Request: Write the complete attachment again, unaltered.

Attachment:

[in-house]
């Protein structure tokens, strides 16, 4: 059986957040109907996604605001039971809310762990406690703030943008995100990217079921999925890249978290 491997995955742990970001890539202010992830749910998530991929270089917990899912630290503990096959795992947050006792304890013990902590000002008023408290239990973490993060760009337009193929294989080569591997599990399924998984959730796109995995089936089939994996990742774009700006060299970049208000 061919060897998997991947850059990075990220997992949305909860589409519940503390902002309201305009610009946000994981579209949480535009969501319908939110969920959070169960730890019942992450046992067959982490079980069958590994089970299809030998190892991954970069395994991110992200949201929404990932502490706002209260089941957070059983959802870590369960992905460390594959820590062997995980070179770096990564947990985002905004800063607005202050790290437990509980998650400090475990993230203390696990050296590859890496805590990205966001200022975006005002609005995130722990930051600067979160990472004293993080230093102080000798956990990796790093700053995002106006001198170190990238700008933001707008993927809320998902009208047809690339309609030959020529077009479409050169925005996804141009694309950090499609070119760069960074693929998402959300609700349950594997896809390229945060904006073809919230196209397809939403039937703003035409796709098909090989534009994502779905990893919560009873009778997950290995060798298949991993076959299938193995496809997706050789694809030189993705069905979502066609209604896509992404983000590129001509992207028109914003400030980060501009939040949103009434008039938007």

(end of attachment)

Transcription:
[in-house]
């Protein structure tokens, strides 16, 4: 059986957040109907996604605001039971809310762990406690703030943008995100990217079921999925890249978290 491997995955742990970001890539202010992830749910998530991929270089917990899912630290503990096959795992947050006792304890013990902590000002008023408290239990973490993060760009337009193929294989080569591997599990399924998984959730796109995995089936089939994996990742774009700006060299970049208000 061919060897998997991947850059990075990220997992949305909860589409519940503390902002309201305009610009946000994981579209949480535009969501319908939110969920959070169960730890019942992450046992067959982490079980069958590994089970299809030998190892991954970069395994991110992200949201929404990932502490706002209260089941957070059983959802870590369960992905460390594959820590062997995980070179770096990564947990985002905004800063607005202050790290437990509980998650400090475990993230203390696990050296590859890496805590990205966001200022975006005002609005995130722990930051600067979160990472004293993080230093102080000798956990990796790093700053995002106006001198170190990238700008933001707008993927809320998902009208047809690339309609030959020529077009479409050169925005996804141009694309950090499609070119760069960074693929998402959300609700349950594997896809390229945060904006073809919230196209397809939403039937703003035409796709098909090989534009994502779905990893919560009873009778997950290995060798298949991993076959299938193995496809997706050789694809030189993705069905979502066609209604896509992404983000590129001509992207028109914003400030980060501009939040949103009434008039938007």